Tomorrow, Drafthouse Films releases the brilliant, beautiful, terrifying Spring to theaters and on VOD, and directors Justin Benson and Aaron Moorhead - who previously helmed Resolution and the V/H/S Viral segment "Bonestorm" - gave us some insight into their own love of movies.
What's your earliest movie memory?
J: My mom and my sister took me to see a re-release of Fantasia at this little movie theater by San Diego State University down the street from my childhood home. They’ve since told me I spent the whole time staring back at the projector light. I still have a hard time getting motivated to watch animated films, but I do write female characters that my mom and sister would approve of. Louise in Spring thanks you for her creation, mom.
A: Weirdly enough, my first memory is also my first film memory, and it’s also of making a film rather than watching it. It was a family trip to Washington, DC, and I was shooting a wide shot with the family camcorder of the Smithsonian Museum of Natural History. My dad was afraid I’d drop the camera. METAPHORICALLY, I NEVER DID! *drops mic*
What was the first movie you saw that made you understand that movies can be art?
A: I think having trouble not crying while watching the salvation of our heroes by Gandalf and the riders of Rohan during the Battle of Helm’s Deep in The Two Towers was when I noticed first that movies were more than entertainment. It was visual at the time, where you could pause the film and it would look like a painting, then more slowly the real emotional investment crystallized.
J: I was pretty entrenched in Southern California counter-culture in my teen years so didn’t see many movies (unless you count surf and skateboard videos), but really enjoyed the stuff I did see like Jurassic Park, and other movies that lean more towards film as spectacle and world building. Not to say that’s not film as art, but when I was about 18 I discovered Dazed & Confused, Chasing Amy and Pulp Fiction on DVD, and that’s where I started analyzing movies from a more traditionally artistic standpoint.
What is your guilty pleasure movie?
J: Anything by Guy Ritchie. I love it all, especially Lock, Stock… and Rocknrolla, even Sherlock Holmes 2. I made Aaron go see it with me. Is that guilt worthy?
A: I used to say Equilibrium to this question, but I rewatched it a couple years ago and realized it’s only guilt. That movie sucks. I still admire the imagination and ambition though.
What movie do you want to make before you die?
A: Preacher, The Dark Tower, Our Aleister Crowley movie, Showdown at the Cataclysm (our sci-fi western), Preacher, the list goes on (not necessarily in that order).
J: Our Aleister Crowley movie, Showdown at the Cataclysm (our sci-fi western), Preacher, The Dark Tower, the list goes on.
What was your most magical cinema experience?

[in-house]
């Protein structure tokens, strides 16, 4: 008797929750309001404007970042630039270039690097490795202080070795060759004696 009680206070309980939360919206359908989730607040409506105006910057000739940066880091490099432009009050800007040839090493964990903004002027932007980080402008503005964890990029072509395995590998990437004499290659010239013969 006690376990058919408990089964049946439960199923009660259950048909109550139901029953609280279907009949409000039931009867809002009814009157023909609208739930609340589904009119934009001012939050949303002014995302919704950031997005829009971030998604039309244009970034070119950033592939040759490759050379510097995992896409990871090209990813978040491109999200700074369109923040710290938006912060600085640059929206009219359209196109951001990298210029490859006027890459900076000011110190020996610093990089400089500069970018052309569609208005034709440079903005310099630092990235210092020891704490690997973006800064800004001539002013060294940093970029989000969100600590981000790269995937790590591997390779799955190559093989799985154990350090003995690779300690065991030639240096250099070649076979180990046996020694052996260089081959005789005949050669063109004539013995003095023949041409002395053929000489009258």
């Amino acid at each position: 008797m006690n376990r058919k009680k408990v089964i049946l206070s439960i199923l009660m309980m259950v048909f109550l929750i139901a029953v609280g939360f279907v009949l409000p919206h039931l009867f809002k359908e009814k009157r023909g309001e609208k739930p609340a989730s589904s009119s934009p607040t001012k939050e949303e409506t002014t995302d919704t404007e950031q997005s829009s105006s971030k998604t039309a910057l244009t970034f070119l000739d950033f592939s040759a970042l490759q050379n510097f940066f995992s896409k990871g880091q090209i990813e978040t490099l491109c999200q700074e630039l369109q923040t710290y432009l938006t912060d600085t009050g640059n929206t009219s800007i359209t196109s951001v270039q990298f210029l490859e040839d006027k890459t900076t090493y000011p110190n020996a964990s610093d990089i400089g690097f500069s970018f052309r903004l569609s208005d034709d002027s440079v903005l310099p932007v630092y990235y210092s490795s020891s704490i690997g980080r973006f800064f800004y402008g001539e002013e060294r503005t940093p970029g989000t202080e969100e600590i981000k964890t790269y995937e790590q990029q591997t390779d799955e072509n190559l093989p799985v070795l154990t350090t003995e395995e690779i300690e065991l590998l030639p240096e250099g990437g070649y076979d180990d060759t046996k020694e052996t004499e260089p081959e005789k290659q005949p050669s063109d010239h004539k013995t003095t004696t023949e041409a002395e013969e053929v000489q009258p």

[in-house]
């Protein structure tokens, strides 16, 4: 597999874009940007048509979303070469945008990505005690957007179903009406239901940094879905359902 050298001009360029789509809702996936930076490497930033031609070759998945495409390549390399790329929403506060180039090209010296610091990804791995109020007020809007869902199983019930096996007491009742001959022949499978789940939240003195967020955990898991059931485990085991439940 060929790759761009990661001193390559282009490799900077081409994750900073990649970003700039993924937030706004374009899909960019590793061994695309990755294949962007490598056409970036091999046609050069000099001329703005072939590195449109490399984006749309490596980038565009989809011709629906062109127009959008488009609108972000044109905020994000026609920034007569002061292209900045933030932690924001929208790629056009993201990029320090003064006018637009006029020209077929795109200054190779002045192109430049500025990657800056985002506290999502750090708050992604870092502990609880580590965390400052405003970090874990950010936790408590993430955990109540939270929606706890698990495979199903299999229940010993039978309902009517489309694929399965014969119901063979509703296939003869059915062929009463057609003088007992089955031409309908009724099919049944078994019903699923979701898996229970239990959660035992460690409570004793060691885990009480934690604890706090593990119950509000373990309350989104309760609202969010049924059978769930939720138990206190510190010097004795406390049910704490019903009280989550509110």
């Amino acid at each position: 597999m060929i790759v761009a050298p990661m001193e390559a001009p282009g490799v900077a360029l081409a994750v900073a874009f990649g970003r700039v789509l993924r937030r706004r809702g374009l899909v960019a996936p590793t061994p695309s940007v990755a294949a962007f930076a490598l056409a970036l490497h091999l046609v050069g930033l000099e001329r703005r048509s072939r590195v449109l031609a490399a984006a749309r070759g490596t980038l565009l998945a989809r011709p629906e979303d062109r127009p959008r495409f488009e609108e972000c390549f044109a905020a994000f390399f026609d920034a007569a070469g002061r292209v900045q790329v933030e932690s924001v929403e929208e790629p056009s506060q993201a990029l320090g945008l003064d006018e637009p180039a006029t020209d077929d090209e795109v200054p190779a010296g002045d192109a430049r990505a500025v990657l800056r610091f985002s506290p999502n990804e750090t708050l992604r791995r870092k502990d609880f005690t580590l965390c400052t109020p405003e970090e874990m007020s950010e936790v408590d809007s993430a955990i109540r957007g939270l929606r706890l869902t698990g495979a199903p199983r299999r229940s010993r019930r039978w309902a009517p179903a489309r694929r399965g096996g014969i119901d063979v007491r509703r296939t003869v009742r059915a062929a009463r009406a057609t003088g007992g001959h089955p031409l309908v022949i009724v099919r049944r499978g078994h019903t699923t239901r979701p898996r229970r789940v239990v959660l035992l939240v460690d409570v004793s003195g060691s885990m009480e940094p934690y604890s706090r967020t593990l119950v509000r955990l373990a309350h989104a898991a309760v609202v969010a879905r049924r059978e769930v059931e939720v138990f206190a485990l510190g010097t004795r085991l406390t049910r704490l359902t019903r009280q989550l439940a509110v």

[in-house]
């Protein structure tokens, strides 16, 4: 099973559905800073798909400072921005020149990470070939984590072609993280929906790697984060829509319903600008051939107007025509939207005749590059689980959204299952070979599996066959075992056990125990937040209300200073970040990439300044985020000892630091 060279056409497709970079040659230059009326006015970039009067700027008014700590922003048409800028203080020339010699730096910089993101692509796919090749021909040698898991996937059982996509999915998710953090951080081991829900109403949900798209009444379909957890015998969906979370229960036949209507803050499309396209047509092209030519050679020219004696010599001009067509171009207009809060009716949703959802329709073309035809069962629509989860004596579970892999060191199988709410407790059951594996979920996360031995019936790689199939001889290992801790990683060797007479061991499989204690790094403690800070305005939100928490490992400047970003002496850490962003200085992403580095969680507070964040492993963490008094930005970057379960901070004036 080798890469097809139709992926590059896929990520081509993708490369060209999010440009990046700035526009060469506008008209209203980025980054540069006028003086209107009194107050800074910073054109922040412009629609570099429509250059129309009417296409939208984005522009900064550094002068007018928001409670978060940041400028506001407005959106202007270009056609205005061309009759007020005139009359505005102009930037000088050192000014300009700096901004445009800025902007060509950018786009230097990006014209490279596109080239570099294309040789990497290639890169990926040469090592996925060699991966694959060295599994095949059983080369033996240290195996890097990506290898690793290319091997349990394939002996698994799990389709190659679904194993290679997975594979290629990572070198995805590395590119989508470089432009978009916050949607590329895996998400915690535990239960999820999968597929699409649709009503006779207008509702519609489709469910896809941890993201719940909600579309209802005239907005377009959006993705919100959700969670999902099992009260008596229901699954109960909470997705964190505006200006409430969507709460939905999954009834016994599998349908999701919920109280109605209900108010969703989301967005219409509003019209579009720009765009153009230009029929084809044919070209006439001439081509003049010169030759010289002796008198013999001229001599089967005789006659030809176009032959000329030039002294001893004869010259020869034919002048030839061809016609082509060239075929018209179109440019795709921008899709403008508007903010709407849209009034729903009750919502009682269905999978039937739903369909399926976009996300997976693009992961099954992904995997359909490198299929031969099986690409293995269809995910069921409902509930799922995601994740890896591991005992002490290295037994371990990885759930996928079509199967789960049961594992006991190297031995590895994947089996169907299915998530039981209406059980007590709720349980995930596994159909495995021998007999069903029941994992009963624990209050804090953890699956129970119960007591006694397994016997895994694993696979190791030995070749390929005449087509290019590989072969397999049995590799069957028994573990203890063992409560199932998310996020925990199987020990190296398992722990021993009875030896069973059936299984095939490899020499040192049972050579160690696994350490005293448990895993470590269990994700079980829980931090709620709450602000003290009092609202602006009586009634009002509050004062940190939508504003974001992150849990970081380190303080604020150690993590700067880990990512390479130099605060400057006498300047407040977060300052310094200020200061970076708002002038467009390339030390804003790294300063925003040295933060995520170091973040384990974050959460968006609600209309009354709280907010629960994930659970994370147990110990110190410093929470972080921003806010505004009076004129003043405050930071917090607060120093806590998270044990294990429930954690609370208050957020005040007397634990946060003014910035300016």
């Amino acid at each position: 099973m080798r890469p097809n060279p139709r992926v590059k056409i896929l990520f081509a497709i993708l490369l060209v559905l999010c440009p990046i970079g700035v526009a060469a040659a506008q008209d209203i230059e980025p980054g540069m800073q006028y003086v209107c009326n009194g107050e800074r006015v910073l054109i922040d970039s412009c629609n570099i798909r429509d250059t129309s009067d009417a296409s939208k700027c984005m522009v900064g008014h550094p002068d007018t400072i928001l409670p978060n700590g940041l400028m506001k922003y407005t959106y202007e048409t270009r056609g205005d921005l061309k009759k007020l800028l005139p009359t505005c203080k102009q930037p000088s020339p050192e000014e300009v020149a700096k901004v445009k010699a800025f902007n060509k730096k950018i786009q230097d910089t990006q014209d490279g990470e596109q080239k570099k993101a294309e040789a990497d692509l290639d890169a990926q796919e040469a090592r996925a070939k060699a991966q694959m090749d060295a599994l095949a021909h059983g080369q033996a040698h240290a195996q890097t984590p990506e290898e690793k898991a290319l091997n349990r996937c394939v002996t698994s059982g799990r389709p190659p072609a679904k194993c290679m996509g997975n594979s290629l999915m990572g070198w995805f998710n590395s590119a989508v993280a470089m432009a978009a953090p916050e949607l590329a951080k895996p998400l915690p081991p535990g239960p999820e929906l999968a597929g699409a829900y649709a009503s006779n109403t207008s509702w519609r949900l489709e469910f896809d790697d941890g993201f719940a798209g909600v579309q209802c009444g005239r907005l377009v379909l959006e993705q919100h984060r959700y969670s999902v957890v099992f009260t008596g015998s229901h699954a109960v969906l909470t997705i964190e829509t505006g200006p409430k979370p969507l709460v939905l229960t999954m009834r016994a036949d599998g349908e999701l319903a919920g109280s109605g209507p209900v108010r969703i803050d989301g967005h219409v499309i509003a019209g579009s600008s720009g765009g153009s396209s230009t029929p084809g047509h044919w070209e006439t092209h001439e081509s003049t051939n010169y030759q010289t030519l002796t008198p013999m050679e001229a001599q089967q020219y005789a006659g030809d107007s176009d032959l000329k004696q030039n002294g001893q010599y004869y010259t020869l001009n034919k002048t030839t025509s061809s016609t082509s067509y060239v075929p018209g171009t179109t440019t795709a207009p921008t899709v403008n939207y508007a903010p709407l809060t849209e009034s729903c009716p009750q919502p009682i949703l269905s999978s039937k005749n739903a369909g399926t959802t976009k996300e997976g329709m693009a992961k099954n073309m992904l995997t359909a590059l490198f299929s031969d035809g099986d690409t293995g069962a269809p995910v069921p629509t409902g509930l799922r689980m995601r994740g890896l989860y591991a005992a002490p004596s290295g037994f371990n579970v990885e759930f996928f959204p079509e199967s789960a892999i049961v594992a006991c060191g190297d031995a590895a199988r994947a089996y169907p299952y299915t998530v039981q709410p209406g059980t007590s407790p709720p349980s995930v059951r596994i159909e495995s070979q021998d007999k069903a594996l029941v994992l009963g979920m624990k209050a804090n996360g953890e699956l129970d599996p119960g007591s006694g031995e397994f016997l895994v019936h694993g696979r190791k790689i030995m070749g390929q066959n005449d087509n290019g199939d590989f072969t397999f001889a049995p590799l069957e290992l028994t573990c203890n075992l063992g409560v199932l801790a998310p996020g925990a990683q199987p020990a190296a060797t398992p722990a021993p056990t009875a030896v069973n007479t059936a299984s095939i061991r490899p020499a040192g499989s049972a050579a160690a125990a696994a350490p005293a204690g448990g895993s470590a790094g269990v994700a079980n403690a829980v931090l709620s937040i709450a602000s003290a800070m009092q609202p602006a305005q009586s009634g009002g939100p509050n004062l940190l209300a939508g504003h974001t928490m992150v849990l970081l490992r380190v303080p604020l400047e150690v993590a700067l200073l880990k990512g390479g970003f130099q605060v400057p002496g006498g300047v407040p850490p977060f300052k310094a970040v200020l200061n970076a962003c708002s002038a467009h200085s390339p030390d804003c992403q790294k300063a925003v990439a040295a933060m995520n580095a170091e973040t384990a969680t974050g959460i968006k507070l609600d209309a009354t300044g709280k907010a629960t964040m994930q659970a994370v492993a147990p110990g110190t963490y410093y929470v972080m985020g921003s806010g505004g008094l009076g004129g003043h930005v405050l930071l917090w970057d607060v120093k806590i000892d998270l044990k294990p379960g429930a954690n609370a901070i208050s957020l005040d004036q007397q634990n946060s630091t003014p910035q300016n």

J: Watching Almost Famous with my mom at this movie theater in downtown San Diego when I was in high school. Also, my parents would take me to the movies once a week before I hit my teen years. All that was magical, but I feel sort of bad now realizing I was probably busting up their date night like 48 times a year.
A: There was an indie cinema in my college town (Tallahassee) that played There Will Be Blood, and I went on opening day with a bunch of new (now old) friends. Didn’t even know movies could be like that. Weirdly, I think that was my first PTA movie. Now I just spend a lot of time wishing I was PTA. Or Jack White.
What is the movie you believe everyone should see?
A: Almost Famous.
J: I’m gonna straight up cheat here: I’ll say any one movie by Linklater, Inglorious Basterds, and the whole Lord of the Rings trilogy.
Only one of your movies can continue to exist after you're gone - which one is it?
J: I’ll say Resolution, and Aaron will say Spring and we beat the system, again.
J: I guess everyone should just go see Spring this month because it’ll be gone when we’re dead.
If you weren't born to direct, what else would you be doing?
A: I like to think I’d have gone into architecture, but I was full on 1000% nerd growing up (like not cute-nerd, like...nerd. Like LAN party nerd, like Dragonball Z way too late in life kinda nerd). So probably video games.
J: I was medical school bound right before Resolution sold at Tribeca -- like literally months away from starting. I think my MCAT scores are expired now though, so, Aaron would your parallel universe self hire me for something?
Why do you make movies?
J: Me and Aaron work so much we’d never be able to hang out otherwise. Also, my dad is the most amazing dude I’ve ever known and he sees the importance in it, so I don’t feel guilty by how much fun we have making them.
A: It’s the best job on the planet, but if I didn’t need to work for a living I’d still do it. I don’t really think about anything else, except like sex and food and stuff - it just stops being a question of why and more a question of what next.
Check out Spring in theatres or on VOD tomorrow, March 20th! Get listings here.